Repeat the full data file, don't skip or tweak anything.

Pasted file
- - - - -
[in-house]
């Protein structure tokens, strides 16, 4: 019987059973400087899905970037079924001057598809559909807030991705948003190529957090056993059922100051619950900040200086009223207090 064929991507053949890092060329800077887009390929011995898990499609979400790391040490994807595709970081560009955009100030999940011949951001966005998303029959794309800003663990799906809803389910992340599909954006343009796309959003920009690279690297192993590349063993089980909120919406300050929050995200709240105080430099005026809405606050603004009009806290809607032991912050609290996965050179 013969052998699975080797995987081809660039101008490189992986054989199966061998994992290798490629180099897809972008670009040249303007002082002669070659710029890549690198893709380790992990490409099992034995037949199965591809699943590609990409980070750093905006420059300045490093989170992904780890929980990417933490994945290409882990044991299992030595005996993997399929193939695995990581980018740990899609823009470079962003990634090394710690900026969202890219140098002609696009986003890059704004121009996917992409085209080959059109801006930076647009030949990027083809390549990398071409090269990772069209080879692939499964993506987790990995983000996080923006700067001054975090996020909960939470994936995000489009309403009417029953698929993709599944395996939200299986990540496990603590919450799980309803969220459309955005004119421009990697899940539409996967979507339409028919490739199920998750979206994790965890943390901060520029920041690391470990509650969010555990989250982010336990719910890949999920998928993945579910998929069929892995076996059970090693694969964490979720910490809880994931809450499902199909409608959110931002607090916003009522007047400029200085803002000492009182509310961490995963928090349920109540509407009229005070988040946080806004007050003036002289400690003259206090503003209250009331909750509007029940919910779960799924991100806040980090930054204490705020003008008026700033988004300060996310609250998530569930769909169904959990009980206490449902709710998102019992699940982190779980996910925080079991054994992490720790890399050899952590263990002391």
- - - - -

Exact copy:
[in-house]
């Protein structure tokens, strides 16, 4: 019987059973400087899905970037079924001057598809559909807030991705948003190529957090056993059922100051619950900040200086009223207090 064929991507053949890092060329800077887009390929011995898990499609979400790391040490994807595709970081560009955009100030999940011949951001966005998303029959794309800003663990799906809803389910992340599909954006343009796309959003920009690279690297192993590349063993089980909120919406300050929050995200709240105080430099005026809405606050603004009009806290809607032991912050609290996965050179 013969052998699975080797995987081809660039101008490189992986054989199966061998994992290798490629180099897809972008670009040249303007002082002669070659710029890549690198893709380790992990490409099992034995037949199965591809699943590609990409980070750093905006420059300045490093989170992904780890929980990417933490994945290409882990044991299992030595005996993997399929193939695995990581980018740990899609823009470079962003990634090394710690900026969202890219140098002609696009986003890059704004121009996917992409085209080959059109801006930076647009030949990027083809390549990398071409090269990772069209080879692939499964993506987790990995983000996080923006700067001054975090996020909960939470994936995000489009309403009417029953698929993709599944395996939200299986990540496990603590919450799980309803969220459309955005004119421009990697899940539409996967979507339409028919490739199920998750979206994790965890943390901060520029920041690391470990509650969010555990989250982010336990719910890949999920998928993945579910998929069929892995076996059970090693694969964490979720910490809880994931809450499902199909409608959110931002607090916003009522007047400029200085803002000492009182509310961490995963928090349920109540509407009229005070988040946080806004007050003036002289400690003259206090503003209250009331909750509007029940919910779960799924991100806040980090930054204490705020003008008026700033988004300060996310609250998530569930769909169904959990009980206490449902709710998102019992699940982190779980996910925080079991054994992490720790890399050899952590263990002391």